Whole Grains


Whole Grain Basics

What’s so great about whole grains? The short answer is that they taste great and are an excellent source of nutrition. They contain dietary fibre, vitamins and minerals as well as protective components such as antioxidants.

But, why?

To get to the heart of the matter, let’s first discuss what exactly a whole grain is. Grains are essentially seeds and are made up of three main components – the bran, the endosperm and the germ.

Bran or the “outer shell”, protects the seed and also provides fibre, B vitamins and some trace minerals.

Most of the inner body of the seed is the endosperm, which is rich in protein and carbohydrates – basically a concentrated energy source.

The germ composes the remaining part of the seed, and contains vitamin E (an antioxidant) as well as other antioxidants and B vitamins.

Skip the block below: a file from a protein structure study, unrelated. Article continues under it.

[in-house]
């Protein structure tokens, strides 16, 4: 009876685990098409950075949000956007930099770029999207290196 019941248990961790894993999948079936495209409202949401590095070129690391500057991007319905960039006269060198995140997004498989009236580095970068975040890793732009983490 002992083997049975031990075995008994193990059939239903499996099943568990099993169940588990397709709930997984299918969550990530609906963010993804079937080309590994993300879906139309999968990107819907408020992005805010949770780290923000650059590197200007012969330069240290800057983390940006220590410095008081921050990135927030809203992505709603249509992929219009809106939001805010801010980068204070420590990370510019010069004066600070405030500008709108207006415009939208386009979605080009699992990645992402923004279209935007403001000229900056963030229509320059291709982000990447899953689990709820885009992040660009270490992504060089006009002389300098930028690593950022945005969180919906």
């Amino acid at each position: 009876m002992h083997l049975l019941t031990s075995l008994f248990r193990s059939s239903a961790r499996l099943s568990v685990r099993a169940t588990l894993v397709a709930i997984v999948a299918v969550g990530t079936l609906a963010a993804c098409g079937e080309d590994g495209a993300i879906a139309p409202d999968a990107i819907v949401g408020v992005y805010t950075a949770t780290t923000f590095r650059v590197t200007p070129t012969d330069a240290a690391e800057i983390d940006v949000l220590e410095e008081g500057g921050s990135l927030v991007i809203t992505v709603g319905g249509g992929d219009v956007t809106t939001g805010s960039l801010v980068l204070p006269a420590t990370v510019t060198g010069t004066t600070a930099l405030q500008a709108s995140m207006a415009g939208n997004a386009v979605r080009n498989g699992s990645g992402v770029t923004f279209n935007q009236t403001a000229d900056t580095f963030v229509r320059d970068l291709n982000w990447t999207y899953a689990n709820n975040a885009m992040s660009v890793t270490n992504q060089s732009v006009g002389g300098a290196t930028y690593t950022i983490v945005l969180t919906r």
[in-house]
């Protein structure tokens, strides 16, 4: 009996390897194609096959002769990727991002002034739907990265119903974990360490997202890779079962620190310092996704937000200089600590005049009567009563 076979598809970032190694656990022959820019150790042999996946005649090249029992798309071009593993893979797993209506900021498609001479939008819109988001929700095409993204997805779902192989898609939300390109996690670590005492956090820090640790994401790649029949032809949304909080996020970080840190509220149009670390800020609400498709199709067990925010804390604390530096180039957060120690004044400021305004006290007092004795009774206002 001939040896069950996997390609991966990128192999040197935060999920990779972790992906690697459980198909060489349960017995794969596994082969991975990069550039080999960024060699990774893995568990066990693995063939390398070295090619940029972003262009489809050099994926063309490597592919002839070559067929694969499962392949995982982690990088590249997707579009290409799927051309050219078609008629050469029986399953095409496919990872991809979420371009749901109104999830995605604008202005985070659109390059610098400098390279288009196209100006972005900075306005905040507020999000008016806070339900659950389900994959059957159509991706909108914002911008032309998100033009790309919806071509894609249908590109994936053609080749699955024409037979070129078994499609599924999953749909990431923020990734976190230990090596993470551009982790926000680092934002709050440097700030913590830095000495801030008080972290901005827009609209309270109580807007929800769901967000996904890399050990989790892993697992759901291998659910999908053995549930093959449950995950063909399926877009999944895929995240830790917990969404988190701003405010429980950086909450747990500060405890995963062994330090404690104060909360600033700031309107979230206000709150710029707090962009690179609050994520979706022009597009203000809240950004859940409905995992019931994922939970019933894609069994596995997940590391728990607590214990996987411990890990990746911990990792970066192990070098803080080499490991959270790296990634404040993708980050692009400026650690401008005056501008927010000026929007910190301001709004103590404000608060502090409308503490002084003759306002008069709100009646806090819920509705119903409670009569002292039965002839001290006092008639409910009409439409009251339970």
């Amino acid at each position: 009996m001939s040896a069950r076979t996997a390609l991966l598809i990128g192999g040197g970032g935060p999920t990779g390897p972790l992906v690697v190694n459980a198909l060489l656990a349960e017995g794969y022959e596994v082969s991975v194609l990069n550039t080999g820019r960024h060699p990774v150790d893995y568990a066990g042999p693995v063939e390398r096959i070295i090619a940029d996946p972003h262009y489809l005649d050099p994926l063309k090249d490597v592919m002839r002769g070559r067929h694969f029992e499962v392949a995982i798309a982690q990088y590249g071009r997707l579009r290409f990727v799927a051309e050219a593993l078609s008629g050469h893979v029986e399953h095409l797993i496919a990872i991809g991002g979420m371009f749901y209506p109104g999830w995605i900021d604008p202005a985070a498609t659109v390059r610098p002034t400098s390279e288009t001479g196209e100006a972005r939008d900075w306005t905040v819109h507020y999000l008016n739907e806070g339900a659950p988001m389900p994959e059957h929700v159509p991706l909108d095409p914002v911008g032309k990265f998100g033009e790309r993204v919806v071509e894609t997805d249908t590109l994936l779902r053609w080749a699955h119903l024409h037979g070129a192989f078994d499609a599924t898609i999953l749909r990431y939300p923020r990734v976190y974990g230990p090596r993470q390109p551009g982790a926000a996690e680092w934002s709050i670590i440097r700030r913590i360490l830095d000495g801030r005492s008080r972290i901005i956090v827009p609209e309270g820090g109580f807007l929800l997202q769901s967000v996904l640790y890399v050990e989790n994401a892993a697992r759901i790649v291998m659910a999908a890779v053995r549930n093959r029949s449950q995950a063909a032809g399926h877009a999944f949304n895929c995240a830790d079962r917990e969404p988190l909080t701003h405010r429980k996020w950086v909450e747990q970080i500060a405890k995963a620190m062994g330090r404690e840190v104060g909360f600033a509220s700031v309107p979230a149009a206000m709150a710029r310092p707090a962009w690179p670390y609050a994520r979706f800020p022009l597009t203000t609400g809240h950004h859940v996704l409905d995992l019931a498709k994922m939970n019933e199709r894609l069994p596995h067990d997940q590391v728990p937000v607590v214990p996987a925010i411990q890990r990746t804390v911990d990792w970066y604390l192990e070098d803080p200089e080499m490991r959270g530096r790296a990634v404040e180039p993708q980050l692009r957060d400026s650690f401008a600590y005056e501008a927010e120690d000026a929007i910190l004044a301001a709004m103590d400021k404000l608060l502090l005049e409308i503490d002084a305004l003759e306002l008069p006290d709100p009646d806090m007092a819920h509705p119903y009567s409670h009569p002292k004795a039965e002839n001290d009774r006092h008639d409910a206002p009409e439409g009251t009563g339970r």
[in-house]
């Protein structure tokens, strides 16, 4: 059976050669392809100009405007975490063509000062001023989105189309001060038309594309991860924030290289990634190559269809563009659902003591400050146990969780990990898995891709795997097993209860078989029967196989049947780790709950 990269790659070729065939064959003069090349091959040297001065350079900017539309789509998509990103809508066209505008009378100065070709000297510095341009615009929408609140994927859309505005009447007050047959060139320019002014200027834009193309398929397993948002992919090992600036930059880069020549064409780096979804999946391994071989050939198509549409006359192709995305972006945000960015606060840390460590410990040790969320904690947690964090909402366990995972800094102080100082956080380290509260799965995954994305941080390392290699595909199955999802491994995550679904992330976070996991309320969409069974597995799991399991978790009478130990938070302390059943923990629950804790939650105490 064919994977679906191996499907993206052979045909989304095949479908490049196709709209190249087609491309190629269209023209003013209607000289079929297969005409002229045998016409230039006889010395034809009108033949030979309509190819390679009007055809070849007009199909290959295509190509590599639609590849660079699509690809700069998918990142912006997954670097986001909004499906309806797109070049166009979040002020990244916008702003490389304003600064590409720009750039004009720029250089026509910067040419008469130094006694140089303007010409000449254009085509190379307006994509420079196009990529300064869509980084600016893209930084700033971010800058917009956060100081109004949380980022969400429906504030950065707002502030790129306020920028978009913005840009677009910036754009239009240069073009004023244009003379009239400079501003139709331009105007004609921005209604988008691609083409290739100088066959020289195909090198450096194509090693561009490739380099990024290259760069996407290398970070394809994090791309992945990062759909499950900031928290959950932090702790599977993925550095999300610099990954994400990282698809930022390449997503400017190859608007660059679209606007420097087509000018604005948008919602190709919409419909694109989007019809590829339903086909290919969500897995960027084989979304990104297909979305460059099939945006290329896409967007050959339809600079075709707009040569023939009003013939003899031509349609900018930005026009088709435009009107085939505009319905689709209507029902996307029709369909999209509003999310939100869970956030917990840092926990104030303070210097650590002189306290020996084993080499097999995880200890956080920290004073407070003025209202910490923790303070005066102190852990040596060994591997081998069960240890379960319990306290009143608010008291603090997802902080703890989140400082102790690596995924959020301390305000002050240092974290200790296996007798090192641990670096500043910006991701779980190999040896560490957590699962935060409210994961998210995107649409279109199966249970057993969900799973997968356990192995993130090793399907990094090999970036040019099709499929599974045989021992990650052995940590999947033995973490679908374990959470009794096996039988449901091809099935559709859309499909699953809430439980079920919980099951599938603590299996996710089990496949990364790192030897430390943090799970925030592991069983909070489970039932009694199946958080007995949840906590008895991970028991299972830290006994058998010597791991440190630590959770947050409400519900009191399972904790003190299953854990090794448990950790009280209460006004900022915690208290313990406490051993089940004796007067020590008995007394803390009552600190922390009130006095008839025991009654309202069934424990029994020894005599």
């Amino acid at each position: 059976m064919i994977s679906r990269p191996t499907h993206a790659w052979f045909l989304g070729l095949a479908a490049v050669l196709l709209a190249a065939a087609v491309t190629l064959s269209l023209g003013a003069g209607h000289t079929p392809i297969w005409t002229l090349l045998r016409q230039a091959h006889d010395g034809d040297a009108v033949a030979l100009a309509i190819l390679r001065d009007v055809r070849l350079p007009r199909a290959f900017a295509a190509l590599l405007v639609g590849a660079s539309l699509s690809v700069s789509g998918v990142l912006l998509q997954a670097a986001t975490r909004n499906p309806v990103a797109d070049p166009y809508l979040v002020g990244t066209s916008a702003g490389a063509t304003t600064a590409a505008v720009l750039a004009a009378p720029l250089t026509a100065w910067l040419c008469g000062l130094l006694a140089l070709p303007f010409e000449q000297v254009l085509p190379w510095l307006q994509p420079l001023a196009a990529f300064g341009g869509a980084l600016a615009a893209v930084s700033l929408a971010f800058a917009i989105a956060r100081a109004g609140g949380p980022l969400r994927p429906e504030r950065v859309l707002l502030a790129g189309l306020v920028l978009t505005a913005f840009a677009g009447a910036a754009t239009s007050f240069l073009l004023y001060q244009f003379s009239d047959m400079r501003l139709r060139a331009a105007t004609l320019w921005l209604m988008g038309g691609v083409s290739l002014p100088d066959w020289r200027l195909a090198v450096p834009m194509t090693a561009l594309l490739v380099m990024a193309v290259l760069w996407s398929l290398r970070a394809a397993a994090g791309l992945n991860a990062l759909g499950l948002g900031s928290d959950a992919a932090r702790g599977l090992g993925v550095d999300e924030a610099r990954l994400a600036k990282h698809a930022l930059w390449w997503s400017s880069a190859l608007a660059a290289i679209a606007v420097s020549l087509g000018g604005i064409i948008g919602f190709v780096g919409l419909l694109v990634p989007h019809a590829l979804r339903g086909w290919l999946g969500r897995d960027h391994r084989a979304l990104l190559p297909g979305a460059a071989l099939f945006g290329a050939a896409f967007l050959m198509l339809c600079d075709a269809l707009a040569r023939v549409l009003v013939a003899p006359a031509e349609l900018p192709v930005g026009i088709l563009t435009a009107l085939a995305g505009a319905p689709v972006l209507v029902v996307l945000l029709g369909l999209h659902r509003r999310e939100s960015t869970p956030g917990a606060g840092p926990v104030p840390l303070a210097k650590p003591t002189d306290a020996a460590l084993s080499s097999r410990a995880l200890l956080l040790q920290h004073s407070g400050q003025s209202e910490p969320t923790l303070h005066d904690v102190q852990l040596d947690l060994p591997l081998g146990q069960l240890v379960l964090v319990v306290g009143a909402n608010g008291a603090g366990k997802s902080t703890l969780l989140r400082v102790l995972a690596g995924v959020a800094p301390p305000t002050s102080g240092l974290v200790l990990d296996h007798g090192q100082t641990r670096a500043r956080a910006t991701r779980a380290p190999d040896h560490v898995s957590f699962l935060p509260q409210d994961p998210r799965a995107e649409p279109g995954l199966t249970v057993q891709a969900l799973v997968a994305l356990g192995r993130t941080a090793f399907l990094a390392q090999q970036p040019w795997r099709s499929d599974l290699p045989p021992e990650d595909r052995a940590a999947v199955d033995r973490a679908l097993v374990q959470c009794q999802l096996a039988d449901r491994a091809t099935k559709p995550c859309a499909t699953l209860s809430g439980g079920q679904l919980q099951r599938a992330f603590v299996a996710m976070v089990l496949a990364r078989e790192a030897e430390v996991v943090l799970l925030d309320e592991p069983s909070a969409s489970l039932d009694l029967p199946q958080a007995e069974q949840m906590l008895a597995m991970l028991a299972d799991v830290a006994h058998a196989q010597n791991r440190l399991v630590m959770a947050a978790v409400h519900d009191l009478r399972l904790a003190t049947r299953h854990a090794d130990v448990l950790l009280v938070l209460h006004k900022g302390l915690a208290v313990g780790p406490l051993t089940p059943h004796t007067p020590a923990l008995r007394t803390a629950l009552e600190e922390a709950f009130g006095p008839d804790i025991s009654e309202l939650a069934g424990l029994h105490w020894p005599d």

All of the grain’s nutrients, phytochemicals (health-protective components of plant foods), vitamins, and minerals work together to help maintain a healthy body.

Unfortunately, many food makers and restaurants rely mainly on refined grains, whereby the seed is stripped of its bran and germ (and the bulk of its nutrients), leaving only the endosperm’s carbs and protein.

How can you tell what you’re eating?

1. First, check the ingredient list and look for the word “whole” before the grain’s name (e.g. “whole wheat” instead of “wheat”). Ingredients are listed in descending order by weight so the closer the word is to the beginning of the list, the more whole grains the food contains.

2. Second, check the Nutrition Information Panel. Because the bran is still intact, whole grain foods are typically higher in fibre compared to their refined versions, which should be reflected on the label.

3. Third, scan the product package for any nutrition claims about whole grains.

Look for whole grain varieties of all of your favourite foods like pasta, rice (and other grains), breads, cereals, energy bars and crackers. Now don’t be afraid to give them a try!